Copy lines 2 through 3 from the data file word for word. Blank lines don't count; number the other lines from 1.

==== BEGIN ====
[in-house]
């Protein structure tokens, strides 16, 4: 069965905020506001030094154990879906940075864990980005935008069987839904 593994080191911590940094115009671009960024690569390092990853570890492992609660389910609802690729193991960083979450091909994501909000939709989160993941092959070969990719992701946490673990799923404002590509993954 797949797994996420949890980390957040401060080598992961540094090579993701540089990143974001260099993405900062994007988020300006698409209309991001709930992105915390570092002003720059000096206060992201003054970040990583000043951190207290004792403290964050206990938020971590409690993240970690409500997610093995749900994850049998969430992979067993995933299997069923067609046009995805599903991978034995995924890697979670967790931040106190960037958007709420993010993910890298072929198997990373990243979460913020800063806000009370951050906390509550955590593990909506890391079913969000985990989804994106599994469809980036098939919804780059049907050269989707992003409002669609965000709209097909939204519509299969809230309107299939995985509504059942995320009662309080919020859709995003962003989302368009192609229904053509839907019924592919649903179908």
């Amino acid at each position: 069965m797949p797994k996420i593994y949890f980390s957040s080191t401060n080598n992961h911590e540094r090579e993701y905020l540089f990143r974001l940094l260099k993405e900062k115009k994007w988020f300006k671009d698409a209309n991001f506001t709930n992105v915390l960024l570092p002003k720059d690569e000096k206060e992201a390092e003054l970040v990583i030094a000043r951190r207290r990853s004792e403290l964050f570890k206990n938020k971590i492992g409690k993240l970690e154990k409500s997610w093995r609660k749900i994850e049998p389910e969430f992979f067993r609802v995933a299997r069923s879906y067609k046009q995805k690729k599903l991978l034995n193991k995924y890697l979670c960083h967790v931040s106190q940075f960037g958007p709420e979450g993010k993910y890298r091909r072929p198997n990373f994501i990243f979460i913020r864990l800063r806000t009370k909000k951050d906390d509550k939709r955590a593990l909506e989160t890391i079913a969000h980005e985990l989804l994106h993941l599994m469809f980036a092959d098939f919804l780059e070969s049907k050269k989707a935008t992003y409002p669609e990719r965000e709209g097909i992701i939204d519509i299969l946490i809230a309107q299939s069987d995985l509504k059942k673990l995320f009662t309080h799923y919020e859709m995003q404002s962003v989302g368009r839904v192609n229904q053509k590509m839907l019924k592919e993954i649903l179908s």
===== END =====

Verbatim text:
């Protein structure tokens, strides 16, 4: 069965905020506001030094154990879906940075864990980005935008069987839904 593994080191911590940094115009671009960024690569390092990853570890492992609660389910609802690729193991960083979450091909994501909000939709989160993941092959070969990719992701946490673990799923404002590509993954 797949797994996420949890980390957040401060080598992961540094090579993701540089990143974001260099993405900062994007988020300006698409209309991001709930992105915390570092002003720059000096206060992201003054970040990583000043951190207290004792403290964050206990938020971590409690993240970690409500997610093995749900994850049998969430992979067993995933299997069923067609046009995805599903991978034995995924890697979670967790931040106190960037958007709420993010993910890298072929198997990373990243979460913020800063806000009370951050906390509550955590593990909506890391079913969000985990989804994106599994469809980036098939919804780059049907050269989707992003409002669609965000709209097909939204519509299969809230309107299939995985509504059942995320009662309080919020859709995003962003989302368009192609229904053509839907019924592919649903179908």
């Amino acid at each position: 069965m797949p797994k996420i593994y949890f980390s957040s080191t401060n080598n992961h911590e540094r090579e993701y905020l540089f990143r974001l940094l260099k993405e900062k115009k994007w988020f300006k671009d698409a209309n991001f506001t709930n992105v915390l960024l570092p002003k720059d690569e000096k206060e992201a390092e003054l970040v990583i030094a000043r951190r207290r990853s004792e403290l964050f570890k206990n938020k971590i492992g409690k993240l970690e154990k409500s997610w093995r609660k749900i994850e049998p389910e969430f992979f067993r609802v995933a299997r069923s879906y067609k046009q995805k690729k599903l991978l034995n193991k995924y890697l979670c960083h967790v931040s106190q940075f960037g958007p709420e979450g993010k993910y890298r091909r072929p198997n990373f994501i990243f979460i913020r864990l800063r806000t009370k909000k951050d906390d509550k939709r955590a593990l909506e989160t890391i079913a969000h980005e985990l989804l994106h993941l599994m469809f980036a092959d098939f919804l780059e070969s049907k050269k989707a935008t992003y409002p669609e990719r965000e709209g097909i992701i939204d519509i299969l946490i809230a309107q299939s069987d995985l509504k059942k673990l995320f009662t309080h799923y919020e859709m995003q404002s962003v989302g368009r839904v192609n229904q053509k590509m839907l019924k592919e993954i649903l179908s």